Patterico's Pontifications


Now You Tell Us™ (Part 3)

Filed under: Dog Trainer,Obama — Patterico @ 10:43 am

(Note: “Now You Tell Us”™ is a semi-regular feature of this site, documenting examples of the Los Angeles Times’s disclosure of negative information about Barack Obama that didn’t come out during the election.)

The L.A. Times reveals a truth many of us already knew, but that the electorate at large evidently did not — namely, that Obama’s course is not likely to be centrist:

Labor unions, environmentalists and other liberal groups are eagerly preparing for new confrontations with business and conservative interests. They feel secure in having allies in Washington’s power centers, 14 years after Democrats last controlled Congress and the White House. (And some consider the exile even longer, dating from Ronald Reagan’s 1980 election, because President Clinton’s course was largely centrist and he had only two years with a Democratic majority in Congress.)

It’s OK to say . . . now that he’s safely elected.

(Previous entries here and here.)

9 Responses to “Now You Tell Us™ (Part 3)”

  1. Who ever said The Obama was a centrist? With birds like Bill Ayres, Tony Rezko, Reverend Wright, and Louis Farakhan flocking around, and seen in context with BO’s exceedingly leftist voting record, and then capped off with his work as a Community Organizer as a Saul Alinsky disciple, it would require the journalistic skills of Walter Duranty to portray The Obama as anything but a collectivist of the first order.

    Ropelight (5b609a)

  2. Does that mean I can keep my Obama ‘heart’ Marxism bumper sticker on my car?

    SeniorD (420a98)

  3. _____________________________________

    that the electorate at large evidently did not

    I can’t totally blame their naivete and foolishness, because the following is another truth that I myself haven’t been very aware of or clear about. That’s because over the years I too have fallen for the myth that the do-gooder, “big mommy” philosophy and policymaking of Franklin Roosevelt (ie, his pro-labor liberalism, among other things) helped lessen the effects of the Great Depression.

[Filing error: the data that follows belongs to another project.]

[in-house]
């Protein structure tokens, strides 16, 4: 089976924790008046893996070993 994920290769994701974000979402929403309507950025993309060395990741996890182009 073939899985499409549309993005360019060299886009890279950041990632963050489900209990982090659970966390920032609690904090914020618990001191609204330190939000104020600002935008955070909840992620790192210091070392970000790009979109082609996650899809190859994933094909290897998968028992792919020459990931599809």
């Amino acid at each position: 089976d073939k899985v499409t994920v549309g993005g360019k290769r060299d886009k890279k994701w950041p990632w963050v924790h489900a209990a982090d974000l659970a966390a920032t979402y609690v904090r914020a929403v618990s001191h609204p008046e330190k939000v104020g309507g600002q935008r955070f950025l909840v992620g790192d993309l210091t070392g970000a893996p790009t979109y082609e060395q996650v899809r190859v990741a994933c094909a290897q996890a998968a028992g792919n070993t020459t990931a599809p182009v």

Moreover, I also have been under the impression that FDR’s predecessor, Herbert Hoover, had been too much of a laissez-faire capitalist/conservative, resistant to ruffling the feathers of the “greedy” corporate fat cats, long stereotyped as the key pillar of the Republican Party. And that he had been too apathetic and hesitant about pursuing a nanny-state approach to offsetting the effects of the great stock market crash of 1929 and ensuing depression.

    So I do admit that even I’ve been affected by decades of propaganda, encouraged by the left (and a lot of American voters in the 1930s/40s, with their adoration of FDR), that a quasi-socialist, do-gooder policy to stem economic problems was a Godsend over 60 years ago, and consequently will make sense all over again — based on the simpleminded sentiments of far too many voters a few weeks ago.

    So with both Bush and Hoover having allowed government spending to rocket during their time in office, and with both Obama and FDR riding to fame because of their smooth-talking (oratorical) skills — in which Roosevelt ultimately was more “charisma” than results — I sure hope history isn’t repeating itself.

    George F Will: The assumption is that the New Deal vanquished the Depression. Intelligent, informed people differ about why the Depression lasted so long. But people whose recipe for recovery today is another New Deal should remember that America’s biggest industrial collapse occurred in 1937, eight years after the 1929 stock market crash and nearly five years into the New Deal.

    In 1939, after a decade of frantic federal spending — President Herbert Hoover increased it more than 50 percent between 1929 and the inauguration of Franklin Roosevelt — unemployment was 17.2 percent.